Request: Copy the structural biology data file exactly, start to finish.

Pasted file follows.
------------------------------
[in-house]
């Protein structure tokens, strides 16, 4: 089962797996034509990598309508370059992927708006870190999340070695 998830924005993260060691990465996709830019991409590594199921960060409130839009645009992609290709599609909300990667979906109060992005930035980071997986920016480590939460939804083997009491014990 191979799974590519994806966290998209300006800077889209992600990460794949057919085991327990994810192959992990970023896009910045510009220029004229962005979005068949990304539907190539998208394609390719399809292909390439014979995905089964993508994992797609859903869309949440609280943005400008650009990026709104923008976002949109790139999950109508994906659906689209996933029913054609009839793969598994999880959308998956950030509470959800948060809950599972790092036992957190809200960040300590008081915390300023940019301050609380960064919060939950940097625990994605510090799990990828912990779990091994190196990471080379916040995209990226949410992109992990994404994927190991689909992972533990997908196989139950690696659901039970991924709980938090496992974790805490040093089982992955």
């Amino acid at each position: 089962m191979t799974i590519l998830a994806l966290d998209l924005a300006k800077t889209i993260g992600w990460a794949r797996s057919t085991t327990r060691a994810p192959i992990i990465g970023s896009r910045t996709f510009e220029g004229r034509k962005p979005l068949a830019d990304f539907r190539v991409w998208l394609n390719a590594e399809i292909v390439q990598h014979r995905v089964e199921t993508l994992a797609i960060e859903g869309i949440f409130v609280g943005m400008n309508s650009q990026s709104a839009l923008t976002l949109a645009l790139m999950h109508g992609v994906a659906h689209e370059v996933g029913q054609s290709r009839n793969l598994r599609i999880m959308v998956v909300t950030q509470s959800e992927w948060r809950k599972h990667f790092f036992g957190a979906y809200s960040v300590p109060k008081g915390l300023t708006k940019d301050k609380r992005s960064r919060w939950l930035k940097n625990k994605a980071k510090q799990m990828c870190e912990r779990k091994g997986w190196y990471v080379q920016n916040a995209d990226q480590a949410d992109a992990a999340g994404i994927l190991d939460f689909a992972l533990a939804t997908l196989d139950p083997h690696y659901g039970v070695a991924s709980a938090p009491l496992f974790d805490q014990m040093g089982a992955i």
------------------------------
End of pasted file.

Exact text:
[in-house]
């Protein structure tokens, strides 16, 4: 089962797996034509990598309508370059992927708006870190999340070695 998830924005993260060691990465996709830019991409590594199921960060409130839009645009992609290709599609909300990667979906109060992005930035980071997986920016480590939460939804083997009491014990 191979799974590519994806966290998209300006800077889209992600990460794949057919085991327990994810192959992990970023896009910045510009220029004229962005979005068949990304539907190539998208394609390719399809292909390439014979995905089964993508994992797609859903869309949440609280943005400008650009990026709104923008976002949109790139999950109508994906659906689209996933029913054609009839793969598994999880959308998956950030509470959800948060809950599972790092036992957190809200960040300590008081915390300023940019301050609380960064919060939950940097625990994605510090799990990828912990779990091994190196990471080379916040995209990226949410992109992990994404994927190991689909992972533990997908196989139950690696659901039970991924709980938090496992974790805490040093089982992955």
């Amino acid at each position: 089962m191979t799974i590519l998830a994806l966290d998209l924005a300006k800077t889209i993260g992600w990460a794949r797996s057919t085991t327990r060691a994810p192959i992990i990465g970023s896009r910045t996709f510009e220029g004229r034509k962005p979005l068949a830019d990304f539907r190539v991409w998208l394609n390719a590594e399809i292909v390439q990598h014979r995905v089964e199921t993508l994992a797609i960060e859903g869309i949440f409130v609280g943005m400008n309508s650009q990026s709104a839009l923008t976002l949109a645009l790139m999950h109508g992609v994906a659906h689209e370059v996933g029913q054609s290709r009839n793969l598994r599609i999880m959308v998956v909300t950030q509470s959800e992927w948060r809950k599972h990667f790092f036992g957190a979906y809200s960040v300590p109060k008081g915390l300023t708006k940019d301050k609380r992005s960064r919060w939950l930035k940097n625990k994605a980071k510090q799990m990828c870190e912990r779990k091994g997986w190196y990471v080379q920016n916040a995209d990226q480590a949410d992109a992990a999340g994404i994927l190991d939460f689909a992972l533990a939804t997908l196989d139950p083997h690696y659901g039970v070695a991924s709980a938090p009491l496992f974790d805490q014990m040093g089982a992955i």